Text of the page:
Kai And I'm sure the reason is to protect the brand because, you know, obviously Airbnb wants customers to still be loyal when travel comes back, and when we're slowly coming out of this crisis. But it outraged a lot of the hosts who were counting on this money and were now faced with no business of their own. So it doesn't impact just on Airbnb, of course, but also on the livelihood of many of its hosts.
Sandra So what the CEO Brian Chesky did was announce a couple of weeks ago that Airbnb would spend about 250 million dollars covering about 25 percent of what the hosts would have been paid under whatever cancellation policy they had for their reservation between the 14th of March and the 31st of May.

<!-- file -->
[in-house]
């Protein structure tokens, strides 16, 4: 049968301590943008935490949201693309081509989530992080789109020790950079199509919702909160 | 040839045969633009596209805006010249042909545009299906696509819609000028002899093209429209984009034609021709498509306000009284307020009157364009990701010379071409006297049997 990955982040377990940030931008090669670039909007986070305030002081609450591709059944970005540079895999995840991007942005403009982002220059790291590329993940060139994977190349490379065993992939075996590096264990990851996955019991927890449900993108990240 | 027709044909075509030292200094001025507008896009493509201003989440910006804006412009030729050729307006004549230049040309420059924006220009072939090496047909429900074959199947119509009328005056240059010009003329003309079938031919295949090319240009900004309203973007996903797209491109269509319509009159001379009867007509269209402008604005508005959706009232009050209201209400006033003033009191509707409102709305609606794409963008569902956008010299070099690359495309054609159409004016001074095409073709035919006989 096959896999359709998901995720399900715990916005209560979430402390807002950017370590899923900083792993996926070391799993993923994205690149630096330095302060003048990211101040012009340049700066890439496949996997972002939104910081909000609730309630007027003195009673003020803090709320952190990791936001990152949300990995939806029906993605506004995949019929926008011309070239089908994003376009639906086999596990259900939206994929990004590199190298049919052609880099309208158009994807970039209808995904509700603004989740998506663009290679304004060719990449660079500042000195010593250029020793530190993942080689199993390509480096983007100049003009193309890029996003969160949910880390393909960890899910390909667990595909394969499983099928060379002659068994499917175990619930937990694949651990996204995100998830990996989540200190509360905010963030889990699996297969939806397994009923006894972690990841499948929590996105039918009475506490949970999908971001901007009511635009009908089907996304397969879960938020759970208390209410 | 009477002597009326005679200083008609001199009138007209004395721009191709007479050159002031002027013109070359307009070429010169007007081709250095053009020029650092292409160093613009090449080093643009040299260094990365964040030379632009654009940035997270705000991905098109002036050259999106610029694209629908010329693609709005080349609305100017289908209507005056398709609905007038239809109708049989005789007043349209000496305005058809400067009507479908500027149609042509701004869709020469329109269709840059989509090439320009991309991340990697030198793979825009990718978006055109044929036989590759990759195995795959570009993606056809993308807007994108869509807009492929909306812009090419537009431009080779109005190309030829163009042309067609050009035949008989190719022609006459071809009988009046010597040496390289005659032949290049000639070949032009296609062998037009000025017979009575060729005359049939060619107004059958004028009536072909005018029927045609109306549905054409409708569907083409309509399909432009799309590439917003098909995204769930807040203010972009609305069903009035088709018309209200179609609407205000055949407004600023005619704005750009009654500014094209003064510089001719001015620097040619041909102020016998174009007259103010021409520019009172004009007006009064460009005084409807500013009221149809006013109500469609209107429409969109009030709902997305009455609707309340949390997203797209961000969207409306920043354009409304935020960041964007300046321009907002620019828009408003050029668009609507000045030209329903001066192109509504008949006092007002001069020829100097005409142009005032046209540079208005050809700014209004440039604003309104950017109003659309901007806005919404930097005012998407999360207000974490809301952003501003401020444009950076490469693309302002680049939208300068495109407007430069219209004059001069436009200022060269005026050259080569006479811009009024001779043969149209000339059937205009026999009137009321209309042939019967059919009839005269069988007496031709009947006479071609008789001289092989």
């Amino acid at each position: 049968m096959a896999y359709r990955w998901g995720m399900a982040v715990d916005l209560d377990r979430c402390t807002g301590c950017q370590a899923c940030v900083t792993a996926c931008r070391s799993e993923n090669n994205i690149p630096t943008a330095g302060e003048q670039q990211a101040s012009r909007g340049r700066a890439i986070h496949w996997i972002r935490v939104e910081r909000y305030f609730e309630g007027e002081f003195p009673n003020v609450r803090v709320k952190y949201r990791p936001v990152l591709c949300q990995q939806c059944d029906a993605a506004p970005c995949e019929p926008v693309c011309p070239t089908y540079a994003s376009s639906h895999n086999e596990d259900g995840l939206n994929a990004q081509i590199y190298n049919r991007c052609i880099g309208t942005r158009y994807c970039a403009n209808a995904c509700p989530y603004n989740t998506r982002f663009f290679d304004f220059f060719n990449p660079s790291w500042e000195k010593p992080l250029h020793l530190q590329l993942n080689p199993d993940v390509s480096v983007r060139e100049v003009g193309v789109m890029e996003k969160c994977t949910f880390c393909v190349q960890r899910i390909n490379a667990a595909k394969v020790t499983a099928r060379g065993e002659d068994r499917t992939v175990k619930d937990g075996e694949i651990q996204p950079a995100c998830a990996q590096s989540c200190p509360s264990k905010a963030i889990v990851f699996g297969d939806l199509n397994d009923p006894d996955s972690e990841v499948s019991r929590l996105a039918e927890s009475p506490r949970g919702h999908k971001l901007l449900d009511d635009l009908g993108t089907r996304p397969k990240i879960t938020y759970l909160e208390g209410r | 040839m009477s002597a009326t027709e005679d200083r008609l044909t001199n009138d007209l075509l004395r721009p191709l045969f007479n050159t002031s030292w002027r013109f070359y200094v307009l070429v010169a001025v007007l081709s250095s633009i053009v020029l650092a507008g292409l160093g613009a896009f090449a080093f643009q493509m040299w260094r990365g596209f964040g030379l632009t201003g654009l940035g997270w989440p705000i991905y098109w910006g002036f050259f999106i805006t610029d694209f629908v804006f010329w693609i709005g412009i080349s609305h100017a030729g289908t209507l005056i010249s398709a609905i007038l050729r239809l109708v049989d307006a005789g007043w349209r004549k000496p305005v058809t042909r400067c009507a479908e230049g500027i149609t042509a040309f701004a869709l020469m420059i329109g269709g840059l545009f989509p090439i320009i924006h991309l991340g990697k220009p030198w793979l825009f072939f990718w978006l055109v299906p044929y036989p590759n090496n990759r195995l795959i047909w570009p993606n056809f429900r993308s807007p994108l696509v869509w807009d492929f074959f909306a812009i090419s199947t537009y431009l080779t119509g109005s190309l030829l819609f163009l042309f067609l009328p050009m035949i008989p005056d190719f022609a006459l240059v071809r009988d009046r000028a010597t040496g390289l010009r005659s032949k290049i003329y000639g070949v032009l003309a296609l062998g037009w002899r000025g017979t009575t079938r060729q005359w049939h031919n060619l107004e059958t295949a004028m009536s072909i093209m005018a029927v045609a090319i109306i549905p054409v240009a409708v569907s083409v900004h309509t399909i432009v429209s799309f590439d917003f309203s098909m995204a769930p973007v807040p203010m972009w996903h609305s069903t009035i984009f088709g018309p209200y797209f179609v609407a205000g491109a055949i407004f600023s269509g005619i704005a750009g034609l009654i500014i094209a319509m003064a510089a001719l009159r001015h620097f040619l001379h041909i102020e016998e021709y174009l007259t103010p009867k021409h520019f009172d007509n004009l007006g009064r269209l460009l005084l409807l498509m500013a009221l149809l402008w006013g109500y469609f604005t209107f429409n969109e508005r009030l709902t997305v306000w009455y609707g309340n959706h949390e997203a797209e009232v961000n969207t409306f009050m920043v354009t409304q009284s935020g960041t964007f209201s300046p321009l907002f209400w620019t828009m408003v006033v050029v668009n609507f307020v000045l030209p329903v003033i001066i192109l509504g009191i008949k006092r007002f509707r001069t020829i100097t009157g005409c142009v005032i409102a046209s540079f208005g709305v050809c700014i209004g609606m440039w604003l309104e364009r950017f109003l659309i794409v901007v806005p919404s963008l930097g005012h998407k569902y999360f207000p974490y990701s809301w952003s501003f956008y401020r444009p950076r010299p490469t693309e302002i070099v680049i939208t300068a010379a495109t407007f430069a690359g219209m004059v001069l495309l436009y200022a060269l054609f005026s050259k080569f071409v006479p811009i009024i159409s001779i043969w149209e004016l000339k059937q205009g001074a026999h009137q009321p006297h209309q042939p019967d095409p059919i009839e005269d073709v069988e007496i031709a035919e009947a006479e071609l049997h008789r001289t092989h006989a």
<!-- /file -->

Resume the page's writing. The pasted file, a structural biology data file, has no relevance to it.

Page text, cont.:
Kai And before we look at why this is so important for many of the hosts to receive some financial support and relief funds, we want to highlight an article in CNBC which we don't know how representative it is, but it reports on a number of cases where our hosts have received what is called a 'pittance' or a very meagre refund. So it reports on people who have a number of listings. One person who lists 80 Airbnb properties across the US area, who said he lost more than $30000 through 50 reservation cancellations, and who would have thought that he gets back in the vicinity of ten thousand dollars, that he only received a payment of $106. And there's a number of other cases where people received very, very little money when they were expecting, as announced, at least 25 percent of the cancellation of the reservation fees. So they're not happy.